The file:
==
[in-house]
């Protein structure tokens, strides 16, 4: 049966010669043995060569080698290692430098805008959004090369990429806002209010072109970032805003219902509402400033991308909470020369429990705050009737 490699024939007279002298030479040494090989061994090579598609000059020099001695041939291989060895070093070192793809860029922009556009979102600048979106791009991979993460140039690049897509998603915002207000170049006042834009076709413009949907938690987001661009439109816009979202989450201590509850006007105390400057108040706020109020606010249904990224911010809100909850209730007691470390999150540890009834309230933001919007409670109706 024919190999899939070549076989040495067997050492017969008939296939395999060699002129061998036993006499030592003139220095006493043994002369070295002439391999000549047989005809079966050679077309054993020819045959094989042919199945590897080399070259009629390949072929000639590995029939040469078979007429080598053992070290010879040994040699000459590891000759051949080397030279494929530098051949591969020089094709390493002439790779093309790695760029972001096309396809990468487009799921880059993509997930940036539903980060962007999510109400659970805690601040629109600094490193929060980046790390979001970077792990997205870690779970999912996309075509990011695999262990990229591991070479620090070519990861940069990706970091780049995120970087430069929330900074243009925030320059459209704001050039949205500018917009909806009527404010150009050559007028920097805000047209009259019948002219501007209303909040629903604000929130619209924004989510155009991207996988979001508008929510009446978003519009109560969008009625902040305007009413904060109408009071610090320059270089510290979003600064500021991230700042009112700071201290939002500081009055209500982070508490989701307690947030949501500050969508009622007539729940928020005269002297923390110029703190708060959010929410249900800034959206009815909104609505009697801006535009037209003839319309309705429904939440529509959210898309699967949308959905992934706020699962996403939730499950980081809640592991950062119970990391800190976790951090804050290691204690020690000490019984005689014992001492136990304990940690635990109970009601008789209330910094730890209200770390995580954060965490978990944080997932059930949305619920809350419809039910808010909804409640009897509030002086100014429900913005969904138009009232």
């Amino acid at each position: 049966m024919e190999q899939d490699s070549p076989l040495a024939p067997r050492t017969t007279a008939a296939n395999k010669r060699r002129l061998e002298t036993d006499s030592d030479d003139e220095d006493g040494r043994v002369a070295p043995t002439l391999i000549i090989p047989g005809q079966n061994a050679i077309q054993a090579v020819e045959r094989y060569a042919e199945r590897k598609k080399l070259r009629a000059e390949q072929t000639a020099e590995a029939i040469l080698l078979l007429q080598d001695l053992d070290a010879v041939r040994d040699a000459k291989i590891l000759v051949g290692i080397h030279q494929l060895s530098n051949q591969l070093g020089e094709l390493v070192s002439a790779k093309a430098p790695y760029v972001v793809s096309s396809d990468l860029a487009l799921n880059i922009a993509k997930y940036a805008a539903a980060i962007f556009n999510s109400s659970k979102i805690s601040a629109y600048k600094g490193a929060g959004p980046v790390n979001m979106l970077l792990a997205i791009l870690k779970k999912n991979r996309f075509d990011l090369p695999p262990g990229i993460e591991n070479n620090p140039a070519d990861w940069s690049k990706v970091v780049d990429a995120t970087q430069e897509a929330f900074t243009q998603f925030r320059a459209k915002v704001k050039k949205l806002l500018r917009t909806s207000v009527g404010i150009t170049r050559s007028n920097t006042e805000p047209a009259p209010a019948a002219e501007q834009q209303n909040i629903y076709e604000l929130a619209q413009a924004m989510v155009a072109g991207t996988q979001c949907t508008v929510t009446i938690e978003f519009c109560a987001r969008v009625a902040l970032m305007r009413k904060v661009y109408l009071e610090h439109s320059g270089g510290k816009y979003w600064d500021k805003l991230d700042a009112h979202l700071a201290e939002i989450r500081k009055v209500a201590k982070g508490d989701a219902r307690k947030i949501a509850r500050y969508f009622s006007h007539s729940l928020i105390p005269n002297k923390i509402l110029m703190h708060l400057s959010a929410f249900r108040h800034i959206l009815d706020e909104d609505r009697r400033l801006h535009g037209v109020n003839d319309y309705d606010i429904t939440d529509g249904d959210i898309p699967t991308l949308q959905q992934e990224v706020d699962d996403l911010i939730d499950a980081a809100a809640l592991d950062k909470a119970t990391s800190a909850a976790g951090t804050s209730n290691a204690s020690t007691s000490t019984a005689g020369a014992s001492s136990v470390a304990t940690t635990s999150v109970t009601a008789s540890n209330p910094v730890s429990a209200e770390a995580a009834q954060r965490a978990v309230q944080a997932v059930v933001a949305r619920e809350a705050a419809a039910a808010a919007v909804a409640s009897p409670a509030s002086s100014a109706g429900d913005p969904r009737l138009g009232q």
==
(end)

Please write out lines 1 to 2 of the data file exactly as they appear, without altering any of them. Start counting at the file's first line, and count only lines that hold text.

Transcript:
[in-house]
């Protein structure tokens, strides 16, 4: 049966010669043995060569080698290692430098805008959004090369990429806002209010072109970032805003219902509402400033991308909470020369429990705050009737 490699024939007279002298030479040494090989061994090579598609000059020099001695041939291989060895070093070192793809860029922009556009979102600048979106791009991979993460140039690049897509998603915002207000170049006042834009076709413009949907938690987001661009439109816009979202989450201590509850006007105390400057108040706020109020606010249904990224911010809100909850209730007691470390999150540890009834309230933001919007409670109706 024919190999899939070549076989040495067997050492017969008939296939395999060699002129061998036993006499030592003139220095006493043994002369070295002439391999000549047989005809079966050679077309054993020819045959094989042919199945590897080399070259009629390949072929000639590995029939040469078979007429080598053992070290010879040994040699000459590891000759051949080397030279494929530098051949591969020089094709390493002439790779093309790695760029972001096309396809990468487009799921880059993509997930940036539903980060962007999510109400659970805690601040629109600094490193929060980046790390979001970077792990997205870690779970999912996309075509990011695999262990990229591991070479620090070519990861940069990706970091780049995120970087430069929330900074243009925030320059459209704001050039949205500018917009909806009527404010150009050559007028920097805000047209009259019948002219501007209303909040629903604000929130619209924004989510155009991207996988979001508008929510009446978003519009109560969008009625902040305007009413904060109408009071610090320059270089510290979003600064500021991230700042009112700071201290939002500081009055209500982070508490989701307690947030949501500050969508009622007539729940928020005269002297923390110029703190708060959010929410249900800034959206009815909104609505009697801006535009037209003839319309309705429904939440529509959210898309699967949308959905992934706020699962996403939730499950980081809640592991950062119970990391800190976790951090804050290691204690020690000490019984005689014992001492136990304990940690635990109970009601008789209330910094730890209200770390995580954060965490978990944080997932059930949305619920809350419809039910808010909804409640009897509030002086100014429900913005969904138009009232």